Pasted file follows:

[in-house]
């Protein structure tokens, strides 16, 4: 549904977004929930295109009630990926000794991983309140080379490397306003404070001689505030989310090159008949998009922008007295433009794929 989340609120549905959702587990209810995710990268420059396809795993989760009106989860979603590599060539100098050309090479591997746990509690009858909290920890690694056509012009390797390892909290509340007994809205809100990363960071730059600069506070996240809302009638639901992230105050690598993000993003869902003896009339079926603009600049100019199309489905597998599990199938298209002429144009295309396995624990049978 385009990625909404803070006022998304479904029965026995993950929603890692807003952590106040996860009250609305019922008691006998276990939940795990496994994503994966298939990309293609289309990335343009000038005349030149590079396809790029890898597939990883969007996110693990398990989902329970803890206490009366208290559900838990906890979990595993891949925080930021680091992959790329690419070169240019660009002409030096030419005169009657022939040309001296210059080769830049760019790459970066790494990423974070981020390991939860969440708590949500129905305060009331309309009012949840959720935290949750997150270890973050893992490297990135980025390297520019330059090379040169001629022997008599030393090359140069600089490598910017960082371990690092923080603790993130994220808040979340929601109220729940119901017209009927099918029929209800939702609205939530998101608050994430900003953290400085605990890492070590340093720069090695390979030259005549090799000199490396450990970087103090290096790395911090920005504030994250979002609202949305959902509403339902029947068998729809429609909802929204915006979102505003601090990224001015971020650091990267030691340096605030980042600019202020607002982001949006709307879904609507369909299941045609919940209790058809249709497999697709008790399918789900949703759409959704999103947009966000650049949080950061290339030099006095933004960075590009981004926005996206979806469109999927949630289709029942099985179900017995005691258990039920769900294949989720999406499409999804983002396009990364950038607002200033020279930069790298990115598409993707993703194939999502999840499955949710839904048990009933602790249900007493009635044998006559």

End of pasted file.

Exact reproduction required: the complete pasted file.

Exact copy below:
[in-house]
């Protein structure tokens, strides 16, 4: 549904977004929930295109009630990926000794991983309140080379490397306003404070001689505030989310090159008949998009922008007295433009794929 989340609120549905959702587990209810995710990268420059396809795993989760009106989860979603590599060539100098050309090479591997746990509690009858909290920890690694056509012009390797390892909290509340007994809205809100990363960071730059600069506070996240809302009638639901992230105050690598993000993003869902003896009339079926603009600049100019199309489905597998599990199938298209002429144009295309396995624990049978 385009990625909404803070006022998304479904029965026995993950929603890692807003952590106040996860009250609305019922008691006998276990939940795990496994994503994966298939990309293609289309990335343009000038005349030149590079396809790029890898597939990883969007996110693990398990989902329970803890206490009366208290559900838990906890979990595993891949925080930021680091992959790329690419070169240019660009002409030096030419005169009657022939040309001296210059080769830049760019790459970066790494990423974070981020390991939860969440708590949500129905305060009331309309009012949840959720935290949750997150270890973050893992490297990135980025390297520019330059090379040169001629022997008599030393090359140069600089490598910017960082371990690092923080603790993130994220808040979340929601109220729940119901017209009927099918029929209800939702609205939530998101608050994430900003953290400085605990890492070590340093720069090695390979030259005549090799000199490396450990970087103090290096790395911090920005504030994250979002609202949305959902509403339902029947068998729809429609909802929204915006979102505003601090990224001015971020650091990267030691340096605030980042600019202020607002982001949006709307879904609507369909299941045609919940209790058809249709497999697709008790399918789900949703759409959704999103947009966000650049949080950061290339030099006095933004960075590009981004926005996206979806469109999927949630289709029942099985179900017995005691258990039920769900294949989720999406499409999804983002396009990364950038607002200033020279930069790298990115598409993707993703194939999502999840499955949710839904048990009933602790249900007493009635044998006559």